After reading that passage, I was hooked. 'Cause hey, I read all those books too. And what teenage boy doesn't remember first discovering the forbidden delights of that porn classic, Candy.
And if that wasn't enough to hook me, on the very next page he tells of heading off to NYC to seek his fortune -

"I had a two-tone blue (and rust) 1950 Plymouth and I had forty-five dollars. I shared a garret with an unsuccessful actor and I slept on a lawn chair I bought at a five-and-dime. In the days I worked in the mailroom at Decca Records. In the nights I went to dirty movies."

And probably thought about Candy. And while working at Decca he actually met Ricky Nelson. Hey, man, if that had happened to me when I was 18, I probably never would have left Decca.

So I bought the mildewy old book. I think it mighta cost me fifty cents. But that night I was already chuckling and snorting over yet more witticisms, voiced in such a dry, perfect delivery that I literally scarfed this book up at a breakneck pace. The book is actually about a later time in Jaynes' life, when he moved his family from Atlanta to a rural Georgia farm, where he worked as a freelance writer and cultivated his natural aversion to jobs and work. And this guy knew virtually nothing about farming or rural stuff of any kind for that matter. He didn't even seem to know much about dogs, fer cripesakes, as evidenced in an hilarious anecdote about his chicken-chasing, chicken-killing dog, whom he tried to cure of these habits by tying a dead chicken around the dog's neck (a neighbor's suggested rustic rememdy).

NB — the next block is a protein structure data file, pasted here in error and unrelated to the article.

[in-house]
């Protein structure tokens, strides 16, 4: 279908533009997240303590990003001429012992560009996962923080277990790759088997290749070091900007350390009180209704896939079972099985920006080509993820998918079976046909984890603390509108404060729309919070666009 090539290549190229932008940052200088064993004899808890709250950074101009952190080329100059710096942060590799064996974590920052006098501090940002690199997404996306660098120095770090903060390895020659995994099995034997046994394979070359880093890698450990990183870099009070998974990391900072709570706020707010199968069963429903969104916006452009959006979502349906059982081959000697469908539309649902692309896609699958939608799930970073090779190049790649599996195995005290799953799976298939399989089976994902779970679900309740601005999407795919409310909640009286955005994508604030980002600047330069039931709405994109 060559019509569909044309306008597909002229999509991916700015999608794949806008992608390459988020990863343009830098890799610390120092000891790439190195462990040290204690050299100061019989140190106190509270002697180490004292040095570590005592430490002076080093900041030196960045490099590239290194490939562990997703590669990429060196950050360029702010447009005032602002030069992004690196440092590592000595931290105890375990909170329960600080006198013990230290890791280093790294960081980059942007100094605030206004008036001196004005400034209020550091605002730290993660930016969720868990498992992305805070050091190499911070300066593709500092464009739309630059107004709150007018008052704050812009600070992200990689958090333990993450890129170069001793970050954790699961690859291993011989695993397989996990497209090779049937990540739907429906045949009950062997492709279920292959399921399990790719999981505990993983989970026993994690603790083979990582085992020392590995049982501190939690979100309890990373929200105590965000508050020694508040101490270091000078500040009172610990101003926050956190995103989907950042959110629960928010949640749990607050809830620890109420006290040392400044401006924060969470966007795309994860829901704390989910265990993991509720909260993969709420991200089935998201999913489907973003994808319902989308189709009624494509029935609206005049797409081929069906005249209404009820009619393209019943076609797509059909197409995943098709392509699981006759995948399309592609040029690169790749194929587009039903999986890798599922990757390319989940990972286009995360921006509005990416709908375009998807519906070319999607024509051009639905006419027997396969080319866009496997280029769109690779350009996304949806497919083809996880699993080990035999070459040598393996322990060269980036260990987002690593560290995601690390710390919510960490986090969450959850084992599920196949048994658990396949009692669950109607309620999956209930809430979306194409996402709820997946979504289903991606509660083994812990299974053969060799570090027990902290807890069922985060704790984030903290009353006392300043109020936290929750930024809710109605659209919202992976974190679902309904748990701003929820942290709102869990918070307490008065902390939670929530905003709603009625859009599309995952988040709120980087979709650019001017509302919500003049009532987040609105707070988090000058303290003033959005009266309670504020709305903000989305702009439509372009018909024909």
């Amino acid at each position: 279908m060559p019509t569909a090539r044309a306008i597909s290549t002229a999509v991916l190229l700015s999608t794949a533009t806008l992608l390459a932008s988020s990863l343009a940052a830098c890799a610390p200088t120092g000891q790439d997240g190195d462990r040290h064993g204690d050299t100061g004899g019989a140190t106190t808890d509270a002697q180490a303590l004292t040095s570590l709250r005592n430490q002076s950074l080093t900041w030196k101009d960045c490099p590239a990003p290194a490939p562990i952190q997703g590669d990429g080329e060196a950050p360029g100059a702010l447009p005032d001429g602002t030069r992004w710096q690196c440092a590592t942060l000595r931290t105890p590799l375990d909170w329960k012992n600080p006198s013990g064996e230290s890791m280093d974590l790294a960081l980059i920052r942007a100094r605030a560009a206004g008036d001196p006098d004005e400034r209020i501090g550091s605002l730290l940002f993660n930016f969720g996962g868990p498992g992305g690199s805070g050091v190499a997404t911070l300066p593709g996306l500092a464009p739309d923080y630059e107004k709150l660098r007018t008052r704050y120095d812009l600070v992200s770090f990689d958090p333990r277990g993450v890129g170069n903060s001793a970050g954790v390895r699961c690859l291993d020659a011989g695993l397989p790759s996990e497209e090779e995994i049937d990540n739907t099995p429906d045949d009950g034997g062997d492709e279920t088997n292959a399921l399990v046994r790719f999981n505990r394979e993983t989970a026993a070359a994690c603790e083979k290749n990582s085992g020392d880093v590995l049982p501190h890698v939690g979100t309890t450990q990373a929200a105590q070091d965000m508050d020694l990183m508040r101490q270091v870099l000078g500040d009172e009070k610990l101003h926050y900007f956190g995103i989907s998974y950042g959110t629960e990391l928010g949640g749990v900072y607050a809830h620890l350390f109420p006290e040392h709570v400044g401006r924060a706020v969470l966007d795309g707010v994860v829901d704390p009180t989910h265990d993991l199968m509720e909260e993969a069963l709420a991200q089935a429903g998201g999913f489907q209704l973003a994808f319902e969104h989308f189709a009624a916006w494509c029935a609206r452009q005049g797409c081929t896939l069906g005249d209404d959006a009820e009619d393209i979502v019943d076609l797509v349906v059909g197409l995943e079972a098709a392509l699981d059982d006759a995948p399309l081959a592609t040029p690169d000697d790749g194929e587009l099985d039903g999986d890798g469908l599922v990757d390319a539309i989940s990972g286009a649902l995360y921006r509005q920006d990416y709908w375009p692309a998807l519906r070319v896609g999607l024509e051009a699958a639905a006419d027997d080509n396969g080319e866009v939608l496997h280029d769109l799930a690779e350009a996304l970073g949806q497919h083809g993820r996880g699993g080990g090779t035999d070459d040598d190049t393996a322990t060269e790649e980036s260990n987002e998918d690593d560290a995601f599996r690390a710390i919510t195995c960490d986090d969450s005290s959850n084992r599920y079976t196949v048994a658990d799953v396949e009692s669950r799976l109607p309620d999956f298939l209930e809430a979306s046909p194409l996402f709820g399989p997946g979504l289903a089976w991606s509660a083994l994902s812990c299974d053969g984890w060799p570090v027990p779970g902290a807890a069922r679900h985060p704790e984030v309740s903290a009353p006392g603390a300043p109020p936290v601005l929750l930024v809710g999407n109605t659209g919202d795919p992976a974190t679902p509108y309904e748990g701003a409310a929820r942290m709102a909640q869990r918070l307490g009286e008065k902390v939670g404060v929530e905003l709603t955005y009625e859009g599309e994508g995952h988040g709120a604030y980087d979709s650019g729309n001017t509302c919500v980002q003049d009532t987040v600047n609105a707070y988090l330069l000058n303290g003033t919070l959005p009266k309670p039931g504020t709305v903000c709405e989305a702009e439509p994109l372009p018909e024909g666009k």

"The dog grew dotty after a few days. He would come around the house and one or the other of us would say, 'Phew! Get that dog away from here!'"

Then the dog started chasing cars, until he caught one. "I took him in and spread him before the hearth and removed the smelly chicken. In two days the dog was up and about with a slight limp. Now he chases neither chickens nor cars. However, he is pregnant."

Funny? Hell, yes! And it just keeps getting better, with more stories, most only 3-5 pages long, about deer hunting, firewood, bike trips, Thanksgiving, buying a pony for his son, enjoying "quality time" with his wife (until she takes a job in town), and making a vacation trip back home to Memphis - a particularly hilarious segment in which Jaynes attends a kind of convention for old B-western buffs, where he meets Lash LaRue and Sunset Carson, and also tells of the ratty theater where he went to see all those old movies as a kid, until adolescence. "Then we learned there was a drive-in across the Mississippi River that was showing nudie movies. And we abandoned the Bristol Theater and its Westerns in favor of t*ts. And we never turned back."

It's not all funny stuff though. There are a few surprisingly sensitive stories, like on tender little tale about an aging farm couple called "Story, Made Up."

But why go on? Here's a book that's been out of print for over thirty years, so who's gonna seek it out and read it? Which I find kinda sad. But I'll say it again anyway. This guy is Funny. And as my old army sergeant might have said, "He writes real good." I'll probably tell people about this book, and how much I enjoyed it. And they'll probably say, "From 1977?!" Yeah, old stuff, I know. But still ... - Tim Bazzett, author of SOLDIER BOY: AT PLAY IN THE ASA
Flower
I accidentally picked this book up while in the library and have since read it over and over again. This book is about Jaynes' move to the Georgia countryside from his hectic life in Atlanta. Jaynes tells his adjustment simply and with incredible humor. Its a great book for anyone reflecting a simpler life in the country.